The Indian radio industry is seen as a cost effective medium, easily modifiable and impacting a large local audience. According to a GroupM media forecast for 2009, the size of the private FM radio industry stood at Rs 590 crore in 2008. The GroupM report also adds that recession favours second-line media like radio and digital over more established media like television and print. The Pitch-Madison Media Advertising Outlook 2009 report has stated that the radio industry grew 38 per cent in 2008, as compared to 68 per cent in the previous year.
The Indian radio industry has managed a robust growth despite the current economic scenario. With the Phase III rollout likely to happen soon, the industry expects further de-regulations and new licensing parameters that would help the industry grow further.
According to Apurva Purohit, CEO, Radio City, and President AROI, “One way of dealing with the slowdown is managing costs better, wherein even the music royalty issues need to be dealt with. If costs come under control and change in licensing also comes into play, then there is a huge potential in opening different stations in metros. All agencies believe that this is the time radio can gain market share from other media on the back of double digit growths. In fact, slowdown is the ideal time for local and cost effective media to do well.”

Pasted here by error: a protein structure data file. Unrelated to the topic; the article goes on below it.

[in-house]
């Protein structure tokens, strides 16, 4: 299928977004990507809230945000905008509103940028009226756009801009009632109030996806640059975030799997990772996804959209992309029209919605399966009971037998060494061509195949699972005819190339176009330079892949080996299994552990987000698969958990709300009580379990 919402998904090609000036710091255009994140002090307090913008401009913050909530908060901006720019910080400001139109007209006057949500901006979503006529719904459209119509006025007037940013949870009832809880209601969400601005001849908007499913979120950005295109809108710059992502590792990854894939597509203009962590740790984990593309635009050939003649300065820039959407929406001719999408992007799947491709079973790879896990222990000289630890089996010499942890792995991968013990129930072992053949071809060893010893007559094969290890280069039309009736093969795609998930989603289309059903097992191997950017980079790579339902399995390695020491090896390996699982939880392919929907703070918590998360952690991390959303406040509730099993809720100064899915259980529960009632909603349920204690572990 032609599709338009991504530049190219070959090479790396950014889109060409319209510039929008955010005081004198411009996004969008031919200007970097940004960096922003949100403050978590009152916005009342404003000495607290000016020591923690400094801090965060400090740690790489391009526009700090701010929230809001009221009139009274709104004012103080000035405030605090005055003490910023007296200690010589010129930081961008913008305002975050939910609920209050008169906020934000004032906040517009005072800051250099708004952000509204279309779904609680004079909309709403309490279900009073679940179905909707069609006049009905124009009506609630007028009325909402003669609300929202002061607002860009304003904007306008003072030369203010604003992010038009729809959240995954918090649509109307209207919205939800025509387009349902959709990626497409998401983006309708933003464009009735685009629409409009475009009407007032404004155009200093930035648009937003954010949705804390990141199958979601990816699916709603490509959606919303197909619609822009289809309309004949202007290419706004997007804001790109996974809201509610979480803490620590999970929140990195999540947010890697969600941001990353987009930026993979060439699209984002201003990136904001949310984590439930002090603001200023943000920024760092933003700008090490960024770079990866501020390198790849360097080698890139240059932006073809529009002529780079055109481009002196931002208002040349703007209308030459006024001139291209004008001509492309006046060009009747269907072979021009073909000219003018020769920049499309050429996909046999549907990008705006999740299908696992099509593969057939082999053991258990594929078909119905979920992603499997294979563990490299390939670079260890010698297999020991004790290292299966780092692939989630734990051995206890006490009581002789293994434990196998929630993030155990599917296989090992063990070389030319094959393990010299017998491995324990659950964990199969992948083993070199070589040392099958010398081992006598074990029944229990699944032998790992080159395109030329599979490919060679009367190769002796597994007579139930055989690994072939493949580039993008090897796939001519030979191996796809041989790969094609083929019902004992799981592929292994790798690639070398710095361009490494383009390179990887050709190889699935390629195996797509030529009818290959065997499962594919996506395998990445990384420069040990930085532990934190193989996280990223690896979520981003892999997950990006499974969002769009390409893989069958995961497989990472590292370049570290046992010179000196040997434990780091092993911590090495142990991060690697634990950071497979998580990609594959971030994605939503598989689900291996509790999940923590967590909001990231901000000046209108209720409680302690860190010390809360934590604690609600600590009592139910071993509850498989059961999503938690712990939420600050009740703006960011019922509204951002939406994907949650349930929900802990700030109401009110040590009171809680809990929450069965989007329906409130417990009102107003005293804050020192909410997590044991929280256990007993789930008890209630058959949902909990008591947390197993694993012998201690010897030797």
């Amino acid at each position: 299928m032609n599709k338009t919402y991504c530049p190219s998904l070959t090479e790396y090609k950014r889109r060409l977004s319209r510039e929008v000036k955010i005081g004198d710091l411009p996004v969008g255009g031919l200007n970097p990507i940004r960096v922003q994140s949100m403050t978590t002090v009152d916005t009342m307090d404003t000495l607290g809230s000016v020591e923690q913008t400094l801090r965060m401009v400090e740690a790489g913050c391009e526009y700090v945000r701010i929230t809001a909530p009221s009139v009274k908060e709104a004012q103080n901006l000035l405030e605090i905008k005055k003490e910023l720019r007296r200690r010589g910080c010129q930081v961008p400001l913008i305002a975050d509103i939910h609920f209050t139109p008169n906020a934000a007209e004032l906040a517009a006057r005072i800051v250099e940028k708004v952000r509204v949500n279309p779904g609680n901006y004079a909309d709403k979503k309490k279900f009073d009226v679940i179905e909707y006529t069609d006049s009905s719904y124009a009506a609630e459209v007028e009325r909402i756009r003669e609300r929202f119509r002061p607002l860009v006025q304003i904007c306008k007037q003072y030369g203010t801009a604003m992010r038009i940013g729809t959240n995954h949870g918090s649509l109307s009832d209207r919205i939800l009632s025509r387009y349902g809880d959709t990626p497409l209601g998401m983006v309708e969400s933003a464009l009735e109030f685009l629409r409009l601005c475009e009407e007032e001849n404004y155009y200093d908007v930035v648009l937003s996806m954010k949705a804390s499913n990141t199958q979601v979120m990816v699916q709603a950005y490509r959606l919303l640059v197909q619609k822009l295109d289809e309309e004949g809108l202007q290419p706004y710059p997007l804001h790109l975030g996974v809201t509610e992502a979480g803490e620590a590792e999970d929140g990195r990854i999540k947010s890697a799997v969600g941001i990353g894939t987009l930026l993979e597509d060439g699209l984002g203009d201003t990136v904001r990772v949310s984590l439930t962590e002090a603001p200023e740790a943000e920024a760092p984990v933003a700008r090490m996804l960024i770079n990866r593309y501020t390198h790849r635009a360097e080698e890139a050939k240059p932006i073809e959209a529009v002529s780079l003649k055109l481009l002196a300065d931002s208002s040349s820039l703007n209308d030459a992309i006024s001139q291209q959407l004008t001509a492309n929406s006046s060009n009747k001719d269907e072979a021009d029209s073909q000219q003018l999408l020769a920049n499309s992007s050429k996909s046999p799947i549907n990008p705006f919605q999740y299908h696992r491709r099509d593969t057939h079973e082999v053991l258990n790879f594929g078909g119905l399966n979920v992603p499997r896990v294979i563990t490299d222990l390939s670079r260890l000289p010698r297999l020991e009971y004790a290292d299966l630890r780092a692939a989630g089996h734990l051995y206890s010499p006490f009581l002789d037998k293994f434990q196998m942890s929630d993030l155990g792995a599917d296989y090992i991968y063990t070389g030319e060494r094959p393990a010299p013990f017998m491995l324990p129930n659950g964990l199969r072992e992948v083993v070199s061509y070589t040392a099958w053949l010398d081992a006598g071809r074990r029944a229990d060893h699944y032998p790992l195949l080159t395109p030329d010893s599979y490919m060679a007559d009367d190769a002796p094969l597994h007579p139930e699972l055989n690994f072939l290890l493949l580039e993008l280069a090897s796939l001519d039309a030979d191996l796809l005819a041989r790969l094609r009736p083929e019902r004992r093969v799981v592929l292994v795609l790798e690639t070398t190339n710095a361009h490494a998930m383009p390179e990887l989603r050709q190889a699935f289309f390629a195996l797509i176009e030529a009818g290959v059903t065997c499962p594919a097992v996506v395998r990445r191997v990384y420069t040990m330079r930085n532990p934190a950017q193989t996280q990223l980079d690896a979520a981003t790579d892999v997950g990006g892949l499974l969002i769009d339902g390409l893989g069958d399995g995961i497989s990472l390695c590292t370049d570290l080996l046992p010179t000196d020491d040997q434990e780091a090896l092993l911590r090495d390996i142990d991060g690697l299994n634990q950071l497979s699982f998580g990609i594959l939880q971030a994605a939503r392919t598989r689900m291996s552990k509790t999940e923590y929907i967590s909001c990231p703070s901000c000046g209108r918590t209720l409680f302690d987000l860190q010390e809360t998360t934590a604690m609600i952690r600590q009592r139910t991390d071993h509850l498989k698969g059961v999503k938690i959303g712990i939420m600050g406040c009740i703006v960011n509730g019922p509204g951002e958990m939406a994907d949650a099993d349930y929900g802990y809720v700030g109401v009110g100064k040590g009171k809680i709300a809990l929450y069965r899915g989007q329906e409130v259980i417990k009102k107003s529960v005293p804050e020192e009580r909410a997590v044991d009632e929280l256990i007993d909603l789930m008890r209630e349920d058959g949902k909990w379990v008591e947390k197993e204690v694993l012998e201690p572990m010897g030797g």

Prashant Panday, CEO, Radio Mirchi, observed, “The biggest challenge I believe is defining what radio is all about. In the last 12 months, the radio industry has benefited a lot. What radio needs to do is position itself as one that has delivered to a larger reach, essentially at the local level. We need to position ourselves as the medium with the highest reach, and this downturn should, in fact, be of great news to the industry.”
On a similar vein, Tarun Katial, COO, Big FM, said, “There is no better medium than radio that can entertain listeners even in difficult times. As of now, radio has a perception problem that needs to be fixed. There is a need to look at radio in an innovative way and there is also a need to give radio the perception it deserves. I believe that radio being a local medium needs local listenership, and if we want to create a local connect, this innovation needs to come from top and centre as well. What radio needs is service action and constant innovation.”
According to Abraham Thomas, COO, Red FM, “The challenge for radio from ad sales point of view is to treat both national and local sales differently. There is a lot of work that is required internally and we are still somewhere running after national sales.”
Harrish Bhatia, COO, My FM, explained, “For us as a brand, we have always focused on retail, we have gone to really local brands and built them up, and although there is a slowdown in India, the problems mainly lie with the metros. As an industry, we need to make the industry effective and attract new clients to come on board.”